I am told that my Autumn Sunset rose should be pruned in the spring. Do you agree?
I don't disagree, but at the same time, I do agree with pruning roses in the spring.
Pruning roses is a year-round activity. I consider it pruning when you remove the spent flowers or when you shape the plant.
You do your heaviest pruning in the winter or early spring, January through March. You can prune later, and the only consequence is you delay the first flush of blooms. You would expect the first set of flowers in April, and they continue to bloom throughout the summer and fall.
There are some very old varieties such as Cecil Brunner that only blooms in the spring. These varieties should be pruned after the blooming period.
Autumn Sunset is a newer climbing rose, introduced in 1998 and blooms throughout the year. It was one of the first to hybridized to bloom both on the old and new canes or wood. This allows gardeners to prune at any time of the year without the fear of removing the flowering wood.
Thus, I would do my heaviest pruning while it's dormant, January or February. With a minimal amount of leaves, you easily identify the deadwood and thin out the denser growth developed over the past growing seasons. I'd continue to prune or better said, shape the plant after every flush of flowers. So, pruning in the spring is okay.
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I'm planting a Bay Laurel for a tall hedge. Being a patient person, I know these plants will fill in to make a lush, thick hedge, but it will take time. How far apart do you recommend planting them? The planting distances are not listed in my resource books. I'm thinking about spacing them three to four feet apart.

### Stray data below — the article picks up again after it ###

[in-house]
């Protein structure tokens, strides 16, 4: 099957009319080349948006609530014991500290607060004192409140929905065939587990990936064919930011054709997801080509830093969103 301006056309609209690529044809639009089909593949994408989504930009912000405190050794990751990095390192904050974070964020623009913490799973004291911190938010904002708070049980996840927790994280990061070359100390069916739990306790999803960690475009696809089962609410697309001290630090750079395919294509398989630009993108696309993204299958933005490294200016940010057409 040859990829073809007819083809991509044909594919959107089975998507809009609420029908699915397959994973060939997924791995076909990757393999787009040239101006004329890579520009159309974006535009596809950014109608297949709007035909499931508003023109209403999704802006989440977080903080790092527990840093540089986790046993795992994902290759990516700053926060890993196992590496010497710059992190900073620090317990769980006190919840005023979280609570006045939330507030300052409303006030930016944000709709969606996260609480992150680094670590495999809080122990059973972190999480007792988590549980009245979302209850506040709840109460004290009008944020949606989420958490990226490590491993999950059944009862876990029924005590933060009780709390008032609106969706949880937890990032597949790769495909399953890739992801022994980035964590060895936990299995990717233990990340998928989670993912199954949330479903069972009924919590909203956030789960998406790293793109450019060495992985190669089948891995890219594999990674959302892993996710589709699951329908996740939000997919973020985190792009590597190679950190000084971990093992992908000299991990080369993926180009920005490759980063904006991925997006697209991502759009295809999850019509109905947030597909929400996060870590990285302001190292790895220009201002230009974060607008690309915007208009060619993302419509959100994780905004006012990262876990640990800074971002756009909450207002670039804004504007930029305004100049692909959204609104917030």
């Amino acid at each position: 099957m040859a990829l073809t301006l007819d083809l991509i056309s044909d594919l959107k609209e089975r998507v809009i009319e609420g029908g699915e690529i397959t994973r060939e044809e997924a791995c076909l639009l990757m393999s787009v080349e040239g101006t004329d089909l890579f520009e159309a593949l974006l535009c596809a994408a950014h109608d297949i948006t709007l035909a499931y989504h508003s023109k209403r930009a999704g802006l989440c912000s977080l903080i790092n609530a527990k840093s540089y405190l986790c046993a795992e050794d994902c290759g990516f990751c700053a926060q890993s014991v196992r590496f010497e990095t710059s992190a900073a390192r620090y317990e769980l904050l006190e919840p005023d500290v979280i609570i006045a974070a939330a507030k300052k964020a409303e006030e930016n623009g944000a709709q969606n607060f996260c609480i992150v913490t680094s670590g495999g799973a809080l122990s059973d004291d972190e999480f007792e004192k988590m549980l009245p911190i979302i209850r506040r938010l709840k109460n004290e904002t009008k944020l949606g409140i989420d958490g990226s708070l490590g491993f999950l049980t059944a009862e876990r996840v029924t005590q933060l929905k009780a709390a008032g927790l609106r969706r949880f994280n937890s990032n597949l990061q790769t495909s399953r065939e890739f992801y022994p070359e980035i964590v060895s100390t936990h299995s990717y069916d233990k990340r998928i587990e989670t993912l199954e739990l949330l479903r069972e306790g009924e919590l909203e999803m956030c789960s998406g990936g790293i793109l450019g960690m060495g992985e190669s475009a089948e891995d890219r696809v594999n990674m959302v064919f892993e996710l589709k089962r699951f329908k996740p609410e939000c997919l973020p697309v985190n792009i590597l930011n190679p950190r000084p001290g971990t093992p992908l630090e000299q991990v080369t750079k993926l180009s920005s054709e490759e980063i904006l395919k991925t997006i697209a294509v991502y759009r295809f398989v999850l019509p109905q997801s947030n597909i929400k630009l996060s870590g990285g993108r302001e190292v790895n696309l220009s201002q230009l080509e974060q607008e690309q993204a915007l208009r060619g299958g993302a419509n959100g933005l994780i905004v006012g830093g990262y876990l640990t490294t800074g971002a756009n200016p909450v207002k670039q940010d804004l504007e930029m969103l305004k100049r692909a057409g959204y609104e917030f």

Most gardening books are somewhat vague when it comes to the planting distances for hedges. Three to four feet apart is very expectable, so is four to five feet.
Keep in mind, it takes patience to establish a mature hedge that is solid from the ground up. Unfortunately, many people are in a hurry, so they're disappointed with the results.
The closer the plants are spaced, the faster they'll fill. This requires more plants, and the hedge will be slower in reaching the desired height.
Why, because the bottom of the hedge needs to develop first. All too often, hedges are allowed to reach their maximum height first, leaving holes or gaps throughout the hedge. It's assumed that the plants will naturally fill in, which may or may not happen.
The planting distance determines the number and the size of the gaps, along with the time it takes to become a solid wall. The hedge must be pruned often to force the development of the lateral shoots. This lateral growth is how a hedge becomes and remains dense over time. It should take several growing seasons to establish a mature hedge.
Ultimately, the correct answer as to the planting distance is both a trade-off and a judgment call on your part